The Chicago Tribune: "With the debate only days away, both campaigns sought to reinforce negative images of their opponents.  For Bush, the strategy was to keep portraying Kerry as vacillating on the war in Iraq as well as funding for troops and rebuilding Afghanistan and Iraq.  The Democratic challenger proceeded with an aggressive effort to portray Bush as out of touch on the realities of Iraq and offering too positive a picture of a country in which insurgent violence is on the rise."

The Los Angeles Times says the candidates in their exchanges yesterday "sought to undermine voter confidence in the other man's capacity to lead a nation under threat of terrorist attack."

"Kerry advisers are convinced that the anti-American insurgency in Iraq represents the greatest threat to Bush's reelection," says the Boston Globe

Howard Kurtz notes that "allies of both candidates are running attack ads featuring Osama bin Laden."  "All told," Kurtz says, "Democrats have put out three response ads in 48 hours, underscoring their determination to quickly return fire but also allowing Bush and his allies to set the parameters of the battle.  MoveOn.org PAC, a liberal ally of Kerry's, plans to join the fray tomorrow with an ad in which the mother of a soldier killed in Iraq tearfully challenges the president's rationale for war."

We bet this becomes a topic at the debate: The New York Times says the same intelligence unit "that produced a gloomy report in July about the prospect of growing instability in Iraq warned the Bush administration about the potential costly consequences of an American-led invasion two months before the war began, government officials said Monday...  The contents of the two assessments had not been previously disclosed.  They were described by the officials after two weeks in which the White House had tried to minimize the council's latest report, which was prepared this summer and read by senior officials early this month."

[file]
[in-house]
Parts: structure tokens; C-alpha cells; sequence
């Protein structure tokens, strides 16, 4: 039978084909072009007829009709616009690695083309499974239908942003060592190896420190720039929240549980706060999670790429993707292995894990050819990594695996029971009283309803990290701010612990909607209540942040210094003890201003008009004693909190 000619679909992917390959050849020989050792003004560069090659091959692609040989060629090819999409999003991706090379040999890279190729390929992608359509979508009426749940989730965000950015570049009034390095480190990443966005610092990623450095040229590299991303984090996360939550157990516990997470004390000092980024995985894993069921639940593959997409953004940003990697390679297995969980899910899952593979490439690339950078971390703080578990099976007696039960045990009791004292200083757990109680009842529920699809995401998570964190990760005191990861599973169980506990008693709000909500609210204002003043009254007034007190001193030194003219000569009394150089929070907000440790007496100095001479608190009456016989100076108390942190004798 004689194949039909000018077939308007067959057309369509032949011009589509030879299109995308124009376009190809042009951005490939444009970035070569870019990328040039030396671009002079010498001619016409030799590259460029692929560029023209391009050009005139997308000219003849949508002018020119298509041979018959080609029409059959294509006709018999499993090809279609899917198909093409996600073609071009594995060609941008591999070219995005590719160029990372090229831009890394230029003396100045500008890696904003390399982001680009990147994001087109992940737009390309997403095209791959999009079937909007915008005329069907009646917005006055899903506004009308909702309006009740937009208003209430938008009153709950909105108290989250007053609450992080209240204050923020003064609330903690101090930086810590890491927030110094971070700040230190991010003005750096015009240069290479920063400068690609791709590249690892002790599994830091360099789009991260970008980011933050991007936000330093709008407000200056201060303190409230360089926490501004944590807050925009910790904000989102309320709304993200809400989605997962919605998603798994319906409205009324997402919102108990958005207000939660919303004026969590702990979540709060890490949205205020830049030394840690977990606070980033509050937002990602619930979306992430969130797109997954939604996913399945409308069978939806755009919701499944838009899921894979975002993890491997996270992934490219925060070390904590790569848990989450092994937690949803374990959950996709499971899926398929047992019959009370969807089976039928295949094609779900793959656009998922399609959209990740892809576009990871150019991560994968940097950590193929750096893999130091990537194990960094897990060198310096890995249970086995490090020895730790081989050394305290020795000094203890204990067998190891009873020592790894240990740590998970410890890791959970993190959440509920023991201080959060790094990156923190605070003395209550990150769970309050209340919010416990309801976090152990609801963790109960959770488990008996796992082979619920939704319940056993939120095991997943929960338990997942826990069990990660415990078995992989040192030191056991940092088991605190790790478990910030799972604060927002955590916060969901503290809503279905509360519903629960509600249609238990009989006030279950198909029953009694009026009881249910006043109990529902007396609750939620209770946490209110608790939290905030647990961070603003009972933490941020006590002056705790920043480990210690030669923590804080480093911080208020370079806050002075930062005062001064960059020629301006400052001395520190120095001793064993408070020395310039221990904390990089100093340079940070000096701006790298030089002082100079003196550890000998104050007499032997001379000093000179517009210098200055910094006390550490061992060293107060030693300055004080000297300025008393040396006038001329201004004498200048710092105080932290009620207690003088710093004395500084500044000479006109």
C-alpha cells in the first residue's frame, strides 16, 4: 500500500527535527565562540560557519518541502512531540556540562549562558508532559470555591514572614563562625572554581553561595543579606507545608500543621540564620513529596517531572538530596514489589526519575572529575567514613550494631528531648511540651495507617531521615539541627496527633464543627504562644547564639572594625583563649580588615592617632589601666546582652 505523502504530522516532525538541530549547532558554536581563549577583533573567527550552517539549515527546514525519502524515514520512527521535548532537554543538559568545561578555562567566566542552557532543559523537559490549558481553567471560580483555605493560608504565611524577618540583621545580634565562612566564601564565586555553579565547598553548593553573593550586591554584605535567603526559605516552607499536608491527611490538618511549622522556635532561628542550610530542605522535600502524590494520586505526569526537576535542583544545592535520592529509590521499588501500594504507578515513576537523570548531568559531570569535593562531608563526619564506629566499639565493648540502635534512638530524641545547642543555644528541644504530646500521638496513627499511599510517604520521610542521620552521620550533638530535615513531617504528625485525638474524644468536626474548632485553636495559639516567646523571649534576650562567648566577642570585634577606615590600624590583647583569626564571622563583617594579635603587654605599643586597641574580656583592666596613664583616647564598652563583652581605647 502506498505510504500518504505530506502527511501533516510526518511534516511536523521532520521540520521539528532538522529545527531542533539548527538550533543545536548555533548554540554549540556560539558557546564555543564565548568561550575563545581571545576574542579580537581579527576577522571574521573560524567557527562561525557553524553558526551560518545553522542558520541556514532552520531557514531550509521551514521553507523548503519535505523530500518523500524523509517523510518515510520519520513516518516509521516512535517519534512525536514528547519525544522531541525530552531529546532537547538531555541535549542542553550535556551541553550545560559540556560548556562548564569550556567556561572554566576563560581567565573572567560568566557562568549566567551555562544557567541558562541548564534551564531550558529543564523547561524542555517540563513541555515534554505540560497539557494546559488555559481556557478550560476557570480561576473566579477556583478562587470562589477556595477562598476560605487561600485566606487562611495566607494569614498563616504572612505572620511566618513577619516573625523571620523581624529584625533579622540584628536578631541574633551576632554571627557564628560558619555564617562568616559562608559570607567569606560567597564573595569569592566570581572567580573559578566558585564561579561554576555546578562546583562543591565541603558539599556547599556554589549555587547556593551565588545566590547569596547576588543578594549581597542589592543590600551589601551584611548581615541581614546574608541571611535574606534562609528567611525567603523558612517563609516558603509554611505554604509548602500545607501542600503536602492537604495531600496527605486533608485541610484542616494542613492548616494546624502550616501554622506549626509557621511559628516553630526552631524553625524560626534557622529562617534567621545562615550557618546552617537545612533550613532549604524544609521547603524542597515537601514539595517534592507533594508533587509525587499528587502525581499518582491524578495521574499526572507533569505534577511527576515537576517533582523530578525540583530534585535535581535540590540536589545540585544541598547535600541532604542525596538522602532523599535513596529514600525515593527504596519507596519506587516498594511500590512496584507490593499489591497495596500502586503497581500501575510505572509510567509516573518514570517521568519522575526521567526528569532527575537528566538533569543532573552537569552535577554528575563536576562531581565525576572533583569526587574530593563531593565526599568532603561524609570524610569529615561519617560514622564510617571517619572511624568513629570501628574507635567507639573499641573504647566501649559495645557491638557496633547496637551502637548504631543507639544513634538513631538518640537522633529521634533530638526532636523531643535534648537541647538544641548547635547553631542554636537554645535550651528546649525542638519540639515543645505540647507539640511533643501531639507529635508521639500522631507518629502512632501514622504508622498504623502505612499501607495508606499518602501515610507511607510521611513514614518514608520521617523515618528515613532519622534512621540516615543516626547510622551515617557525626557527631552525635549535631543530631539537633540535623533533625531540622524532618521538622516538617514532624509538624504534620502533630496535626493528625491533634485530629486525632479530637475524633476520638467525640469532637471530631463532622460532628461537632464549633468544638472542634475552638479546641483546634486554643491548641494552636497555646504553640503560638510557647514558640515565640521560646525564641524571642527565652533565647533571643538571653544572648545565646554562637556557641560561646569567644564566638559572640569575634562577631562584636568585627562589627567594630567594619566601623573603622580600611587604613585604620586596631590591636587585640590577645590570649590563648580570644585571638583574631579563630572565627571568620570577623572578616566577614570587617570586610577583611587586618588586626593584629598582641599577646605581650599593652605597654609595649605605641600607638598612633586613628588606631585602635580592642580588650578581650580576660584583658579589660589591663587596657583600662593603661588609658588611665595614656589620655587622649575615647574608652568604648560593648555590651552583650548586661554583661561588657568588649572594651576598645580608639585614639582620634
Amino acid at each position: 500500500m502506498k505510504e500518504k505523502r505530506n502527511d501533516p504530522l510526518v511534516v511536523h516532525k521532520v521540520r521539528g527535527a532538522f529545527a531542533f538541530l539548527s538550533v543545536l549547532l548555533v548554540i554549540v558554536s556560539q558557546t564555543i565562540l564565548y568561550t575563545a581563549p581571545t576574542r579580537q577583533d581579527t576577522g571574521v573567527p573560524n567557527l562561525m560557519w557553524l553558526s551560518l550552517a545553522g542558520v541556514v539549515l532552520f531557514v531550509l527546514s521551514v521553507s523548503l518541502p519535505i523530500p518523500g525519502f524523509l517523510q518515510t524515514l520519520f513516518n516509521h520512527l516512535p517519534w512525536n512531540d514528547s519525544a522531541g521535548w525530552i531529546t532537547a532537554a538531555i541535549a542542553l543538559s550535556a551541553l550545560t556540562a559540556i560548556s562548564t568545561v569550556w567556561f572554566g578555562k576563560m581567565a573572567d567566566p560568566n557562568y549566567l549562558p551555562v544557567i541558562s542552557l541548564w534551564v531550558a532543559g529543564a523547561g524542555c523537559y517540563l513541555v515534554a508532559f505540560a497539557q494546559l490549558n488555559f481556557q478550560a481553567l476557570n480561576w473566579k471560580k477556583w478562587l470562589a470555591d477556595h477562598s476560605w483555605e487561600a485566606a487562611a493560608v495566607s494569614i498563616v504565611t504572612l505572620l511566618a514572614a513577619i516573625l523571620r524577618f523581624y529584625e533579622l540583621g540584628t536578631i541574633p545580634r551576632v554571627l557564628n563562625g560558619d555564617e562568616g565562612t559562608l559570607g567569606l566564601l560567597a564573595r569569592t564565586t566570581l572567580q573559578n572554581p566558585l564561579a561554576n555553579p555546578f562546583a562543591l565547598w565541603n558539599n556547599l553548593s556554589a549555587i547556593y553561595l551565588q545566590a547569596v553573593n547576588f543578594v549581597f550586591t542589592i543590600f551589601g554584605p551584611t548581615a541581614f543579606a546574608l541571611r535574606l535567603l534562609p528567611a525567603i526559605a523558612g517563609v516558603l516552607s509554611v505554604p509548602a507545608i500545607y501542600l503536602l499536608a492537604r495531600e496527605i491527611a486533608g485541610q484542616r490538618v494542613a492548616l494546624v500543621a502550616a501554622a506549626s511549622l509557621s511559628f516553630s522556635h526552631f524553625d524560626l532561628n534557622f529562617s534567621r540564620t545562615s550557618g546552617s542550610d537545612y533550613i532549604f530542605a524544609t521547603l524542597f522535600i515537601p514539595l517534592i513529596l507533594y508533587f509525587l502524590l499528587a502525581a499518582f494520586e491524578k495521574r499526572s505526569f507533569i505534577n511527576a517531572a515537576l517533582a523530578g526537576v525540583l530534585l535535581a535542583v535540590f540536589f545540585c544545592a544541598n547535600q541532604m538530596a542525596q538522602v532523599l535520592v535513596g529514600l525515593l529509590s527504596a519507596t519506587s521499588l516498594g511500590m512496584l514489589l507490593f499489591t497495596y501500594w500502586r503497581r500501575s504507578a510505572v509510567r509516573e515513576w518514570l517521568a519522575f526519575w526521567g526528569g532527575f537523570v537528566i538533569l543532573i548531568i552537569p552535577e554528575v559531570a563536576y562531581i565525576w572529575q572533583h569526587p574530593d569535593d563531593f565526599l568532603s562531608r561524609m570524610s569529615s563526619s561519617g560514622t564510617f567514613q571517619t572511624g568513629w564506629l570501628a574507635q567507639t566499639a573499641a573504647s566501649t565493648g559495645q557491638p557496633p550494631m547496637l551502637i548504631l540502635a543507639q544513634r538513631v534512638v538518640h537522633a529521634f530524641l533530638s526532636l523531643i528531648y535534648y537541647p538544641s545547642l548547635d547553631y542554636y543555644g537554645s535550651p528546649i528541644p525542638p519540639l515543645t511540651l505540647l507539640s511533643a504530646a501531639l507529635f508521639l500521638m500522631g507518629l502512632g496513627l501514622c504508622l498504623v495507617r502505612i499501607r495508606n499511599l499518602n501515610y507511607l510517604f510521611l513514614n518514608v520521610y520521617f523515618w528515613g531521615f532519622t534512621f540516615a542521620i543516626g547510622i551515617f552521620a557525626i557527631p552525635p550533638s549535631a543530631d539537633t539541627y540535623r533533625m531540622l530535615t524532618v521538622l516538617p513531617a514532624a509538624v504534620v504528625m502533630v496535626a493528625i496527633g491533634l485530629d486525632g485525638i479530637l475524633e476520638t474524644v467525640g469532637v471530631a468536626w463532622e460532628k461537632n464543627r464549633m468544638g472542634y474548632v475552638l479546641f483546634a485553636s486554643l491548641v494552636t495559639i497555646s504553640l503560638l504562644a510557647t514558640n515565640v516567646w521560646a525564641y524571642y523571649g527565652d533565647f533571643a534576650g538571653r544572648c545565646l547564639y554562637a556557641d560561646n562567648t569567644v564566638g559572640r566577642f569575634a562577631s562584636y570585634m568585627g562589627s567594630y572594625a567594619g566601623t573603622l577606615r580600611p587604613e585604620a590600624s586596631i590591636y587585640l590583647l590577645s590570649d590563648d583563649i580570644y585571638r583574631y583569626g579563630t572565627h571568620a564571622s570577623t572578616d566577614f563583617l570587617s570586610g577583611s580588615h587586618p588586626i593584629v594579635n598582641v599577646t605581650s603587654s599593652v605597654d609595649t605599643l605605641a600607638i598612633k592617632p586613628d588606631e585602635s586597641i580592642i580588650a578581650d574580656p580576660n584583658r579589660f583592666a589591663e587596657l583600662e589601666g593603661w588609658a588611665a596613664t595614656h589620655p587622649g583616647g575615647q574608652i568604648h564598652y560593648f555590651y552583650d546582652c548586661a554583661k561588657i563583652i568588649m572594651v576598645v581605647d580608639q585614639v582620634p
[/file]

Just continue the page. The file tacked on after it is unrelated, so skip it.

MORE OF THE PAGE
Some examples from the Bush campaign's "Kerry debate prep" booklet, and our take on the charges:

Bush campaign: "You said voting against the [$87 billion] funding for the war would be 'irresponsible.'  That was before you voted against the funds." 

Our take: Kerry did say that, but he added that it was it was important to provide this funding "properly."   "The question is will we do this the best way possible so that we do the best to protect our troops and the best to advance the safety and security of the United States?" Kerry asked.  He also said in the same interview, "Senator Biden and I are introducing a effort to try to link the $87 billion to the reduction of the Bush tax cut at the high end, and we're doing that as a matter of shared sacrifice.  We believe that the American people expect that if we're going to have to ante up money additionally in order to safeguard our troops and get this job done, that there should be a shared sacrifice in America, and I believe that."